Jeffrey Velotta, MD, FACS, attendee and presenter of CHEST Annual Meeting 2023, talks about the phenomenon of an increase in female, Asian, nonsmokers developing lung cancer, and what is being done to address this rise.
Jeffrey Velotta, MD, FACS, Clinical Assistant Professor at the University of California San Francisco School of Medicine, Clinical Professor Kaiser Permanente Bernard J. Tyson School of Medicine, attendee and presenter of the CHEST Annual Meeting 2023 talks about the work being done to address growing lung cancer incidence in nonsmoking, Asian women.
In the study "Trends in Smoking-Specific Lung Cancer Incidence Rates Within a US Integrated Health System, 2007-2018," it was found that more research needs to be done on adults who develop lung cancer but never smoke, especially those of Asian and Pacific Islander (API) origin.
What research is needed to better understand the causes and patterns of lung cancer among adults who have never used tobacco and why is it important to include API populations in that research?
The most important thing that we found from this study was that lung cancer is decreasing in incidence for all populations, smokers and nonsmokers, except for Asian American, female, nonsmokers. That is the only group across the board where lung cancer is actually increasing in that group. We found that it was increasing 2% per year, a significant amount, versus everybody else across the board who was decreasing.
I think that's something that's really important: why are Asian American female nonsmokers’ incidence increasing, whereas for everybody else, lung cancer is going down? The reason why that's important is because we don't have all the answers right now. We think it could be the biology related to it, it could be secondhand smoke, it could be pollution, all those different things.
What this study really showed is that “hey, this is an issue." Among Asian American, female, nonsmokers, lung cancer is rising, more women are being affected by lung cancer. Why is that? We have to find out more of the causes. I think that this brings to the forefront, that this is a problem, we need to study this problem, and we need to take it more seriously.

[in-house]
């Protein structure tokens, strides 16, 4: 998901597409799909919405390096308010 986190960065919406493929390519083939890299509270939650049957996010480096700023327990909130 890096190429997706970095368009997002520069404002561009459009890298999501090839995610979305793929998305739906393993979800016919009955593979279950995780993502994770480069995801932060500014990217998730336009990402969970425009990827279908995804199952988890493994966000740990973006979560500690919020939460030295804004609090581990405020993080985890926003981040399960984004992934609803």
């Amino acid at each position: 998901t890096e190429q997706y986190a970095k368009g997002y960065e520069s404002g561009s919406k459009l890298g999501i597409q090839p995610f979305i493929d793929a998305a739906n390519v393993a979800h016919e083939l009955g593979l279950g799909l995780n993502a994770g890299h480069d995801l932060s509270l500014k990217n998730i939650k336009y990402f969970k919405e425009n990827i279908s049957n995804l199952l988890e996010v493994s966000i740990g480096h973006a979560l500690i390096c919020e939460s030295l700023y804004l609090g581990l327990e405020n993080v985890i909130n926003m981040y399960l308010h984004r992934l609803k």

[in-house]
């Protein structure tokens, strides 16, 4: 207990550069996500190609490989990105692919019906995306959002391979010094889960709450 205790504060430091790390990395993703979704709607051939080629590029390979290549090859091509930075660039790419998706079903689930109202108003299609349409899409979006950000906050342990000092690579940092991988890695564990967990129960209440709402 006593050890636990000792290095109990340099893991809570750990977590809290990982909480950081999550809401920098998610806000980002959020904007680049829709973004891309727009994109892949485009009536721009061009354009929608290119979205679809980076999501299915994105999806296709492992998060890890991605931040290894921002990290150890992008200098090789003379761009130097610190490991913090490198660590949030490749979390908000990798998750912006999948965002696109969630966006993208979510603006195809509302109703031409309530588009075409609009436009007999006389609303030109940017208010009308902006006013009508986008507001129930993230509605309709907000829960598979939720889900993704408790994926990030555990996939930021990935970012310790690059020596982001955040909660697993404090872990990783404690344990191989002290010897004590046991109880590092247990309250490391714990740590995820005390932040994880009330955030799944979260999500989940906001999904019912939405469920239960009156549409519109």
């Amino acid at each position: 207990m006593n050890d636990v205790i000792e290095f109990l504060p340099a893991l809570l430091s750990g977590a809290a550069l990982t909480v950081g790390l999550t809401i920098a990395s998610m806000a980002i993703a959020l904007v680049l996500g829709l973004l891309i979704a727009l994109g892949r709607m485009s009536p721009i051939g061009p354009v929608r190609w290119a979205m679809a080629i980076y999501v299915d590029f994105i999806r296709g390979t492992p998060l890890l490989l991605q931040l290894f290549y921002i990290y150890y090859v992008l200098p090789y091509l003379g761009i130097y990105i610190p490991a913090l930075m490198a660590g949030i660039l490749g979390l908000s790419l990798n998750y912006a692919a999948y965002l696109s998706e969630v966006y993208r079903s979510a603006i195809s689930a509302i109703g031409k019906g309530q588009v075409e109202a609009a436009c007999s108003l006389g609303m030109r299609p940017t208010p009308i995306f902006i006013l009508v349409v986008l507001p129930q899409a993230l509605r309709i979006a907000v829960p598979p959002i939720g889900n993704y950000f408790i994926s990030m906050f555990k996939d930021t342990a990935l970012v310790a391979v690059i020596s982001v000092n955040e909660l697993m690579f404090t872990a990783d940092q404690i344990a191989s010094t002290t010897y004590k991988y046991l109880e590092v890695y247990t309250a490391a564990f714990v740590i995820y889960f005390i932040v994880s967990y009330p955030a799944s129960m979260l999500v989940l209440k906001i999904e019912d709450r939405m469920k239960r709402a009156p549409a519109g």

Something that we're working on next is to figure out, what is the issue? What are the main causes?
We have a current study that we're looking at right now in collaboration with Kaiser Permanente in Northern California and UCSF [University of California San Francisco] called the FANS study, which is Female Asian Never Smoker study. It’s relatively simple, but it's a survey and a saliva test, as well as a tissue specimen test where we test the molecular markers of the tissue for all Asian females in this California region that we're collecting, and we're looking at some of the causes, based on their survey results of with what they cook with, where in Asia they were from, were they born here in the United States, do their spouses or significant others smoke?
We already know that they [Asian women] don't smoke, so what are the other causes behind the causes of lung cancer? Once we figure that out, this will be the first large study to ever look at the causes, then we can figure out the next steps about what to do and for potential treatments.
Because we are located in Northern California, California actually has the highest amount of Asian Americans in the United States per number. Hawaii actually has a higher concentrated amount, but we have the highest number in terms of overall population. What we're seeing over the last several years, clinically—and me, as a thoracic surgeon, doing surgery for lung cancer that we were seeing, many of my patients were Asian female, smoker or nonsmoker, but many of my patients were females—really, we're seeing a rise, overall, just in lung cancer that we're removing in the operating room.
So, that's why we wanted to study this. We're like, “is this really true? Or is this something that I am thinking subjectively?” Now it does back it up with the research with this study, when we looked at it in our database that, indeed, it is not just subjectively, it's objectively, we do have patients that are significantly getting more lung cancer and they just happen to be Asian female nonsmokers.